If you think Goa is just about beautiful beaches then probably you are wrong. Goa has rich culture beyond just the Portuguese and French colonies and traditions. Unfortunately the real Goa, before it was transformed by the French and Portuguese, can now only be seen in museums. One such beautiful museum showcasing the tradition and culture of Goan people is the Big-foot Museum.
The museum is well maintained by the owner. The staff will also put on the audio guide on your request. The outer premises itself gives you a glimpse of the exhibits inside it. The band on the terrace welcomes you with its colourful musical charm, without creating the slightest noise. The owner seems to be quite eco-friendly as the visitors are asked to throw their plastic bottles and wastes separately which is then reused in the garden in the form of soil block.
Here are the few compelling reasons for a visit to this amazing place.
Forgotten Portuguese and Goan Culture
The museum showcases the lost Goan culture, the times when Goa was a fishermen’s land and the people were so much close to nature that the girls never left the house without beautifying the hair with colourful flowers. The moment you think of Goa, the images of blue shirts with images of yellow and white flowers and loose colourful shorts flashes before your mind. Don’t they? But the museum shows you something beyond blue shirts. It showcases the traditional bright coloured ghaghras worn by flower girls with flowery blouse. It also shows you the bright coloured Nauari Saaries worn by housewives with checked blouse. And the traditional attire of the famous fishermen of Goa.
It also introduces the traditional means of earning in Goa, viz. cobblers, sweet sellers, bangle sellers, animal rearing, coconut plantation and fenni making.
Goa – a Fishermen’s land
The main occupation in Goa, even till the date, is fishing. The museum has beautifully showcased the boats, nets and other equipment used by ancient fishermen. And their joyful time spent at home enjoying Goan music and Hookah.
Goa – The land of Cows
The name Goa is derived from a Sanskrit work ‘Gow’ which means cow. The cows were highly venerated in this land of cows and many of them practised cow rearing. The rare and unique tools used by Goans during farming has also been showcased.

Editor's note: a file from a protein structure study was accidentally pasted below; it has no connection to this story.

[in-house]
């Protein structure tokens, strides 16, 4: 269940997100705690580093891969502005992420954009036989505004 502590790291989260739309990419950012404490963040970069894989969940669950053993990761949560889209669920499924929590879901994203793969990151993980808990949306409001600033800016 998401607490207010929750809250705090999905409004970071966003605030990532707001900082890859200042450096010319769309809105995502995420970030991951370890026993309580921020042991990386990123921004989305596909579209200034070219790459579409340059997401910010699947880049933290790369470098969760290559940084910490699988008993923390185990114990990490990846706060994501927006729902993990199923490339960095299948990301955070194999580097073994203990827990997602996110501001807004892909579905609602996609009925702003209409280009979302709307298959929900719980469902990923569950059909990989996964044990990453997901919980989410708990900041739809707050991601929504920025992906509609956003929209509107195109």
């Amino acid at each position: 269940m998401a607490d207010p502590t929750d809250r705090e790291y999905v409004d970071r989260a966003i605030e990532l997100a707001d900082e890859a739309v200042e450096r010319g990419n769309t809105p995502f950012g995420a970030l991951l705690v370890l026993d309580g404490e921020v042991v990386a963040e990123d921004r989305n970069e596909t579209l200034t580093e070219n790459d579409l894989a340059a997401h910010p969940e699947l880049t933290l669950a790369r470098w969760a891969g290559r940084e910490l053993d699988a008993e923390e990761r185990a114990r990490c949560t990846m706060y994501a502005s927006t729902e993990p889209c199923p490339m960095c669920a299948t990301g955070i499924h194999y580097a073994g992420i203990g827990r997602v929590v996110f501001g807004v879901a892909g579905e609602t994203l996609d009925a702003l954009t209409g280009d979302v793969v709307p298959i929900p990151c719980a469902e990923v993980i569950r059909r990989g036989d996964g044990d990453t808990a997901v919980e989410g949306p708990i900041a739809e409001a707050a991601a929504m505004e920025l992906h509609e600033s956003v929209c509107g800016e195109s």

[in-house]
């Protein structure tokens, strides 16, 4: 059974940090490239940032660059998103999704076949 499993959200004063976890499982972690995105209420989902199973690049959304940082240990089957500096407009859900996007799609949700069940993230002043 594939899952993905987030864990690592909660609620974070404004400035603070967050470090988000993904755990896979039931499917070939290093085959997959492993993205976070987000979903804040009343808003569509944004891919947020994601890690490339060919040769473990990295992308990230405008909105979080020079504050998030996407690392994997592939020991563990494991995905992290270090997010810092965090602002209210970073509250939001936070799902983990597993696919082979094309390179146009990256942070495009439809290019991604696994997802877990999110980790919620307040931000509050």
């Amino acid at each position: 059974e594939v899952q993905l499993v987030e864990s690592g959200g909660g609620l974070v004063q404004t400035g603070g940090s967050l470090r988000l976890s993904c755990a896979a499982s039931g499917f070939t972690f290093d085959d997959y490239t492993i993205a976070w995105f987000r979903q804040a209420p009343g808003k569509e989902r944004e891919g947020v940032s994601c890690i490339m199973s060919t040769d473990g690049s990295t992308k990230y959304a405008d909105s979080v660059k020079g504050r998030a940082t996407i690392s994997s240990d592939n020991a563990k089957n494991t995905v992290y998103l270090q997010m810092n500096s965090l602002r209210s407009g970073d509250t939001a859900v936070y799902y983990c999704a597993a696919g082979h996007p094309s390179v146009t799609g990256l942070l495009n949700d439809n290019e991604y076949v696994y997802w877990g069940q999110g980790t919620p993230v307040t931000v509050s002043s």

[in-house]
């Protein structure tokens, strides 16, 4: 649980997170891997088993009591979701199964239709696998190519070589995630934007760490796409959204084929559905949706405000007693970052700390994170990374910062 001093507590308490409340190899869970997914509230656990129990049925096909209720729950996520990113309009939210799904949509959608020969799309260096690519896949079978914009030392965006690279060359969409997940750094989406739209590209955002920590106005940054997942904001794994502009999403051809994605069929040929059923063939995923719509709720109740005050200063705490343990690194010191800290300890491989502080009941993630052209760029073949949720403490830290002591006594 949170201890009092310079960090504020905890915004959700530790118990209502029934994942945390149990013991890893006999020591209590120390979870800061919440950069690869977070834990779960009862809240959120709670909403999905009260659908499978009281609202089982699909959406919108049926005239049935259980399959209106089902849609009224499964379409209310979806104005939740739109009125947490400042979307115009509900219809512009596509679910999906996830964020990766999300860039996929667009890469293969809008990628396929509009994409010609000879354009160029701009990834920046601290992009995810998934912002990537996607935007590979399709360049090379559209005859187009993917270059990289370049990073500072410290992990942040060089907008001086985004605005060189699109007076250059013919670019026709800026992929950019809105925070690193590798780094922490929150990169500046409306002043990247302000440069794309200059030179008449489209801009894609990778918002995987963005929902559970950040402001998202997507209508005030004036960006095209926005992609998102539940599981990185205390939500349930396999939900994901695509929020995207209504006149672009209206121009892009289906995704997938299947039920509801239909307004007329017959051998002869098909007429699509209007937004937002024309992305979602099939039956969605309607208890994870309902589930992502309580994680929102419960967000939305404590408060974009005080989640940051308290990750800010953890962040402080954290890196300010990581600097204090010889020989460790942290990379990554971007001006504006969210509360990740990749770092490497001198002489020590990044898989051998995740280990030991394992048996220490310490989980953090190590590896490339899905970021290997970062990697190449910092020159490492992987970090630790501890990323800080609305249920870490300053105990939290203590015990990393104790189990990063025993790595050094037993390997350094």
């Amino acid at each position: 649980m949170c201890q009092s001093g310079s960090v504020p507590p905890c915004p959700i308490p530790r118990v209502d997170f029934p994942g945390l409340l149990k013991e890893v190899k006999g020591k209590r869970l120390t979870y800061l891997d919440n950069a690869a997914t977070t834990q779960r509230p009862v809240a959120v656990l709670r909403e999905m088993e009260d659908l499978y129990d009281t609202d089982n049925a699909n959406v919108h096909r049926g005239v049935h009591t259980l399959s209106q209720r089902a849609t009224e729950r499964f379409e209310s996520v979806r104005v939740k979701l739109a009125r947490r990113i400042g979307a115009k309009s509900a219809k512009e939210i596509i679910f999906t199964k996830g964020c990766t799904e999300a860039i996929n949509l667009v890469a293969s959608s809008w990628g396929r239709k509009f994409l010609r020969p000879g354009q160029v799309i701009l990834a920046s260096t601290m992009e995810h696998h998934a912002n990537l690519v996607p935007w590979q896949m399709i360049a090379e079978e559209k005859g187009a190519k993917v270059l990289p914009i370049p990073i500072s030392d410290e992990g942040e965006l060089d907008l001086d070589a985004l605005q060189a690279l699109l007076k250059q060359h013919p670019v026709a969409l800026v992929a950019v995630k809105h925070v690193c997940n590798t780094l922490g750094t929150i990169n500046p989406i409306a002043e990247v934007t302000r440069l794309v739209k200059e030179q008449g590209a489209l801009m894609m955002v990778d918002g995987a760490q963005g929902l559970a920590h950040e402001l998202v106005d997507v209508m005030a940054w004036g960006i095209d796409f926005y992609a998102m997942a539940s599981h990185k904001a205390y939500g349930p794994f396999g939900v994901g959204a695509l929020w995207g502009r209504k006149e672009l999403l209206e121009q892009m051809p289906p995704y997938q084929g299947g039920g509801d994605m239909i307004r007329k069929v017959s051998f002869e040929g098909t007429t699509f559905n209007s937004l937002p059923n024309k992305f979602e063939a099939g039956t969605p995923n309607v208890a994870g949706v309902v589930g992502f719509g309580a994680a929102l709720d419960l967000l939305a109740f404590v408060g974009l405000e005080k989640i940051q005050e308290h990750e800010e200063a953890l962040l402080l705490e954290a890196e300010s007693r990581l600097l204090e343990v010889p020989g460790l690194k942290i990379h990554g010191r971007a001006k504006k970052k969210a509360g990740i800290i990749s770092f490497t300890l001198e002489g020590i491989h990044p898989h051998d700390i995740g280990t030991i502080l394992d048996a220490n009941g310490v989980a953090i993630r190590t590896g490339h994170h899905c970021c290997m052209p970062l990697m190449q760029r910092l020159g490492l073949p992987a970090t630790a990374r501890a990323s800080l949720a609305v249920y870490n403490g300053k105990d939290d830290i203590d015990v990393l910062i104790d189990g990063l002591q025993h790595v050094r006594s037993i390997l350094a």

The Gow Kund
In ancient Goa all artificial and natural water source had Cow’s head around it, which made it look as if the cow’s mouth is the source of water. A beautiful artificial lake at the museum shows how mothers carried water in pots while the kids enjoyed diving in the ponds. This part is most beautifully depicted of all.
The Land of happy, dance lovers
The Goan music and dance has its special place in its culture. Portraits of traditional dances with colourful attires and mind blowing stunts would surely leave you awestruck. These pictures will tell u more than my words.
The biggest rock monolith of Saint Meerabai at land level
The back side of the museum has a carved rock monolith of saint Meera playing the famous musical instrument ‘Tanpura’. Meerabai is famous in North India for her love and devotion for Lord Krishna. Finding such carving in Goa is a little surprise.
The Big Barefoot
Throughout our journey in the museum I wondered why it might be named as Bigfoot!! The story behind the name is linked to a wealthy and generous man of the region. The person donated whatever he could to the people who came asking for it. In the end came a time when he did not have any money to survive or any place to live. His wife also left him in such circumstance. At this time he prayed God to provide him a place to pray. The God, with the intention of testing his devotion, showed him a lava rock and declared the rock to be his place. But the devotee was not disappointed at all. He stood on the rock on his one feet and prayed for days. In the end pleased with his devotion, he was granted place in the heavenly abode. It is said that when his body flew up to the heaven, the mark of his foot left on the rock. As per the legend, whosoever asks for anything with his whole heart is still granted his wish.
The Souvenir Shop
The shop with cute Goan lamps and dolls at the exit will surely tempt you to buy at least something. The frames, tiles or mugs with Mario Mirands’ painting are worth purchasing. But, do consider the price factor, as you might get the same souvenirs at cheaper rates somewhere else.
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